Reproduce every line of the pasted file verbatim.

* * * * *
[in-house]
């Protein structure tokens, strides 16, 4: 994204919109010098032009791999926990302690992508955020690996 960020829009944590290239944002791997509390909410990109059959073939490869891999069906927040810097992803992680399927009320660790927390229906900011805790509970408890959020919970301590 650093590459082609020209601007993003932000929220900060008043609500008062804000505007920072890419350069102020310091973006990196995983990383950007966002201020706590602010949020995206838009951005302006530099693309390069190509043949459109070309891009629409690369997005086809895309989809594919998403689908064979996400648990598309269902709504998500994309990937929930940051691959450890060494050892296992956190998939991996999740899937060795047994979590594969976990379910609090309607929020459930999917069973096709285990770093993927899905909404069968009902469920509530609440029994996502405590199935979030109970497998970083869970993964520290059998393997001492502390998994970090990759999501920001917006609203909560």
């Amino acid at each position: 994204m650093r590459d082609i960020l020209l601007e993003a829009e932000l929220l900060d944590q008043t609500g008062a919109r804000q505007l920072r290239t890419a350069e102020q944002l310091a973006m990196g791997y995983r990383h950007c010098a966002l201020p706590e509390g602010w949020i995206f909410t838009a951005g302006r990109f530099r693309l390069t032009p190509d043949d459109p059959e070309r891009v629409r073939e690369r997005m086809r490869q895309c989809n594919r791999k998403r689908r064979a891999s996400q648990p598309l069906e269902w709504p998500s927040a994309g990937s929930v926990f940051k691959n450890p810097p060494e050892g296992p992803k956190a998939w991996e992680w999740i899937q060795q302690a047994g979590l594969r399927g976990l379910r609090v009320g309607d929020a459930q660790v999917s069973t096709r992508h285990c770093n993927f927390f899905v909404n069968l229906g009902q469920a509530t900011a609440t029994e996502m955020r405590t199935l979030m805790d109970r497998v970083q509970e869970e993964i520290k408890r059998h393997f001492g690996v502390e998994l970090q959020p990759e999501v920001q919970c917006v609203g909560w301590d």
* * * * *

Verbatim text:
[in-house]
């Protein structure tokens, strides 16, 4: 994204919109010098032009791999926990302690992508955020690996 960020829009944590290239944002791997509390909410990109059959073939490869891999069906927040810097992803992680399927009320660790927390229906900011805790509970408890959020919970301590 650093590459082609020209601007993003932000929220900060008043609500008062804000505007920072890419350069102020310091973006990196995983990383950007966002201020706590602010949020995206838009951005302006530099693309390069190509043949459109070309891009629409690369997005086809895309989809594919998403689908064979996400648990598309269902709504998500994309990937929930940051691959450890060494050892296992956190998939991996999740899937060795047994979590594969976990379910609090309607929020459930999917069973096709285990770093993927899905909404069968009902469920509530609440029994996502405590199935979030109970497998970083869970993964520290059998393997001492502390998994970090990759999501920001917006609203909560």
């Amino acid at each position: 994204m650093r590459d082609i960020l020209l601007e993003a829009e932000l929220l900060d944590q008043t609500g008062a919109r804000q505007l920072r290239t890419a350069e102020q944002l310091a973006m990196g791997y995983r990383h950007c010098a966002l201020p706590e509390g602010w949020i995206f909410t838009a951005g302006r990109f530099r693309l390069t032009p190509d043949d459109p059959e070309r891009v629409r073939e690369r997005m086809r490869q895309c989809n594919r791999k998403r689908r064979a891999s996400q648990p598309l069906e269902w709504p998500s927040a994309g990937s929930v926990f940051k691959n450890p810097p060494e050892g296992p992803k956190a998939w991996e992680w999740i899937q060795q302690a047994g979590l594969r399927g976990l379910r609090v009320g309607d929020a459930q660790v999917s069973t096709r992508h285990c770093n993927f927390f899905v909404n069968l229906g009902q469920a509530t900011a609440t029994e996502m955020r405590t199935l979030m805790d109970r497998v970083q509970e869970e993964i520290k408890r059998h393997f001492g690996v502390e998994l970090q959020p990759e999501v920001q919970c917006v609203g909560w301590d």